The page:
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Proc Natl Acad Sci U S A. 2011 Sep 13;108(37):15219-24. doi: 10.1073/pnas.1107304108. Epub 2011 Sep 6.

Expression of the metabotropic glutamate receptor 5 (mGluR5) induces melanoma in transgenic mice.

Author information

  • 1Receptor Biology Section, National Institute of Neurological Disorders and Stroke, National Institute of Mental Health, National Institutes of Health, Bethesda, MD 20892, USA.

Abstract

Glutamate is the major excitatory neurotransmitter in the mammalian CNS and mediates fast synaptic transmission upon activation of glutamate-gated ion channels. In addition, glutamate modulates a variety of other synaptic responses and intracellular signaling by activating metabotropic glutamate receptors (mGluRs), which are G protein-coupled receptors. The mGluRs are also expressed in nonneuronal tissues and are implicated in a variety of normal biological functions as well as diseases. To study mGluR-activated calcium signaling in neurons, we generated mGluR5 transgenic animals using a Thy1 promoter to drive expression in the forebrain, and one founder unexpectedly developed melanoma. To directly investigate the role of mGluR5 in melanoma formation, we generated mGluR5 transgenic lines under a melanocyte-specific promoter, tyrosinase-related protein 1. A majority of the founders showed a severe phenotype with early onset. Hyperpigmentation of the pinnae and tail could be detected as early as 3-5 d after birth for most of the mGluR5 transgene-positive mice. There was 100% penetrance in the progeny from the tyrosinase-related protein 1-mGluR5 lines generated from founders that developed melanoma. Expression of mGluR5 was detected in melanoma samples by RT-PCR, immunoblotting, and immunohistochemistry. We evaluated the expression of several cancer-related proteins in tumor samples and observed a dramatic increase in the phosphorylation of ERK, implicating ERK as a downstream effector of mGluR5 signaling in tumors. Our findings show that mGluR5-mediated glutamatergic signaling can trigger melanoma in vivo. The aggressive growth and severe phenotype make these mouse lines unique and a potentially powerful tool for therapeutic studies.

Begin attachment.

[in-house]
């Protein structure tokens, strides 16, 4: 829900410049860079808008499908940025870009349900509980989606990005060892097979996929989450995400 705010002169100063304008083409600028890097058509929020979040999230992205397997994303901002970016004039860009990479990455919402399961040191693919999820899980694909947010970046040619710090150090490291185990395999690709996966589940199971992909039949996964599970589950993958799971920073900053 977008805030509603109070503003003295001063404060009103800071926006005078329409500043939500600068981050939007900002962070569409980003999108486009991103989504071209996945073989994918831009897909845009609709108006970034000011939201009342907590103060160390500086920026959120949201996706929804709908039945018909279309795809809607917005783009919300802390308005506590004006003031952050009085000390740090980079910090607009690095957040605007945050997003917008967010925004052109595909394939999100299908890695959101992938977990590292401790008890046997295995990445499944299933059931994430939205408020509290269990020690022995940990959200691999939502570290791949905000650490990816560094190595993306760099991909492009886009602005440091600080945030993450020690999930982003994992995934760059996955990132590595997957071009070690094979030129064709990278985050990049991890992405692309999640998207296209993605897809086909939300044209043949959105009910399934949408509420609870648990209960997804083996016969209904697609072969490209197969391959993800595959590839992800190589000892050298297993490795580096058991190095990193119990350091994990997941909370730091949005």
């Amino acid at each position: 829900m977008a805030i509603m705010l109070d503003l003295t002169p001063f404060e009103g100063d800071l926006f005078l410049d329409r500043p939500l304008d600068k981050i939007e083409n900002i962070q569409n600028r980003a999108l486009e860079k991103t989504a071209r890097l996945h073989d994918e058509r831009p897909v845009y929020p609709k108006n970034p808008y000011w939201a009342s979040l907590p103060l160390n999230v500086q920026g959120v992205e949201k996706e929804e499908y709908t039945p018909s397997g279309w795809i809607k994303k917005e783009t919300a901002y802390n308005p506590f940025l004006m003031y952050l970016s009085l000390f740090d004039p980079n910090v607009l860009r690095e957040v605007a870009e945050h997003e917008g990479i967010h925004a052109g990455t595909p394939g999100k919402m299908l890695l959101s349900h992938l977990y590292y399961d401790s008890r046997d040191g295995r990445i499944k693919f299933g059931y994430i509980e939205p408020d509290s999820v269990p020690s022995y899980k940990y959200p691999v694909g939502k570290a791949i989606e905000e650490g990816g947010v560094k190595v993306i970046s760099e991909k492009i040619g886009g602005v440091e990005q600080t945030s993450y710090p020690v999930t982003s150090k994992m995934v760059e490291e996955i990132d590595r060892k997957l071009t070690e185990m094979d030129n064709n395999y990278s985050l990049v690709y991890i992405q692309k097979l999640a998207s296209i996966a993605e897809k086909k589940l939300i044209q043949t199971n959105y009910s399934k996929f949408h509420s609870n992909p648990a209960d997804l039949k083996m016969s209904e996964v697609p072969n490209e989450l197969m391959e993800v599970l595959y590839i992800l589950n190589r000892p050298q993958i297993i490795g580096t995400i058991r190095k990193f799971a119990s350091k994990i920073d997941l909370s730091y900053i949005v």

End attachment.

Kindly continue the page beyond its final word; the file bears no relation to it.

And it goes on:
PMID:
21896768
[PubMed - indexed for MEDLINE]
PMCID:
PMC3174576
Free PMC Article

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